Jun 27 2011

SCOTUS Strikes Down AZ Campaign Finance

Once again the corporate owned, conservative Supreme Court has struck down the 1998 Arizona Campaign Finance Law provided escalating matching funds to candidates who accept public financing. How the Roberts’ court decided that law violates the First Amendment rights of these corporation is truly a backbreaking twist if logic and the constitution.

The vote was again 5-to-4, with the same five justices in the majority as in the Citizens United decision. The majority’s rationale was that the law violated the First Amendment rights of candidates who raise private money. Such candidates, the majority said, may be reluctant to spend money to speak if they know that it will give rise to counter-speech paid for by the government.

“Laws like Arizona’s matching funds provision that inhibit robust and wide-open political debate without sufficient justification cannot stand,” Chief Justice John G. Roberts Jr. wrote for the majority. Justice Antonin Scalia, Anthony M. Kennedy, Clarence Thomas and Samuel A. Alito Jr. joined the majority opinion.

What about the under funded candidate’s right to be heard under the First amendment? The reason for the law, which  was written after a corruption scandals rocked the state’s election financing during the 90’s, was to foster free speech:

The idea was to encourage candidates to forgo the scramble for money, with all its inherent invitations to corruption — to spend more time speaking to the electorate, and less time speaking to potential funders.

In that sense, its goal was very much to increase genuine political speech. But to the Roberts court, money as speech takes precedence over speech as speech.

The court’s majority clearly telegraphed its antipathy to the Arizona provision during oral arguments in March. The only real suspense was whether they would go further, and use the case to cast doubt on public financing generally.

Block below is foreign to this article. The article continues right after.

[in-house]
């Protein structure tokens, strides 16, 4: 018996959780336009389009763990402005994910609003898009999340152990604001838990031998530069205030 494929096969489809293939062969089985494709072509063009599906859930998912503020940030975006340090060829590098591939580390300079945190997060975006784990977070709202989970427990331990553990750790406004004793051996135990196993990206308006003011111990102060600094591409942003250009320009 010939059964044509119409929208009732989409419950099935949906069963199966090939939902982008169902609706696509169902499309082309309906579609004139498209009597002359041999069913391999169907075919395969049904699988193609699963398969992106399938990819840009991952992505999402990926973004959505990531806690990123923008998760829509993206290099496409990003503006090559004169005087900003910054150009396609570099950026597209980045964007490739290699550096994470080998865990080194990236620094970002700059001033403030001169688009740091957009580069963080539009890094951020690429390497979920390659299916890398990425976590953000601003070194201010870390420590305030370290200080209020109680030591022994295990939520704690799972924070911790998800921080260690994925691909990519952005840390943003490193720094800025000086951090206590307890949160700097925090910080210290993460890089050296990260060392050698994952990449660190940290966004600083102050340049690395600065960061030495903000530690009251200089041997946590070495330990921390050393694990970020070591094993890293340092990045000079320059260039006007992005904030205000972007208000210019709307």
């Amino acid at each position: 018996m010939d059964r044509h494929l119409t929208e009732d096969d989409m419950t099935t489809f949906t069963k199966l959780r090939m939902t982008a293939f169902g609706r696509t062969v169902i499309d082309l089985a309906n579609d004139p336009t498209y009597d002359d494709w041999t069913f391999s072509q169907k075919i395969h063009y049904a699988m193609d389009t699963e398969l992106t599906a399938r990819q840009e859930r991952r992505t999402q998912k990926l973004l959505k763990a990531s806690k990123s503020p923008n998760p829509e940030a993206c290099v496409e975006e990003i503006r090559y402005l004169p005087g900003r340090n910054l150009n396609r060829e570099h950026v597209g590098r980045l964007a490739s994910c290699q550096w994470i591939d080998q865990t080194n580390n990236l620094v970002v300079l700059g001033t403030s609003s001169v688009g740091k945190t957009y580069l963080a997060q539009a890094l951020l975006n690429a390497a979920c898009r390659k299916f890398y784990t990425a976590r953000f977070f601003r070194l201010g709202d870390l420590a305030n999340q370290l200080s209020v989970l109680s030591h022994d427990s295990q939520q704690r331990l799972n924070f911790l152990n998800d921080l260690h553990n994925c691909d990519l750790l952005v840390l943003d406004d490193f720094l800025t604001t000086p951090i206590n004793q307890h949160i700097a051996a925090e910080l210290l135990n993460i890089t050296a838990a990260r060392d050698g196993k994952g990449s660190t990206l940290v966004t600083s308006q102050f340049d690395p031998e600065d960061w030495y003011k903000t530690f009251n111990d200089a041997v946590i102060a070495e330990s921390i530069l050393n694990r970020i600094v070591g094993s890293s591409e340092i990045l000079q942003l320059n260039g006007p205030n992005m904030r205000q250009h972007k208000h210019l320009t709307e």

So there was a sense of relief in the good-government community Monday.

“This is not the death knell of public financing. This ruling affects only one mechanism of public financing, and there are numerous ways to fix it,” said Common Cause president Bob Edgar in a statement. “Today, in the wake of Citizens United, it is more critical than ever that we change the way we pay for our elections by moving to a small donor system that gives the public a voice back in our government. Nothing short of our democracy is at stake.”

Well, thank these corporate shill justice for that.

The dissent written by Justice Elena Kagan, which was joined by Justices Ruth Bader Ginsburg, Stephen G. Breyer and Sonia Sotomayor, said that the Arizona law protected the First Amendment by promoting more speech and less corruption. It is not just a scorching criticism of the majority but an indictment of their own corruption:

Justice Elena Kagan on Monday began her blistering minority dissent with a morality play comparing two states. One of them limits itself to what is essentially current federal campaign finance law — and “remains afflicted with corruption.” The other tries to create a robust public-financing regime — and rids itself of corruption. The majority, Kagan writes, has taken the side of corruption.: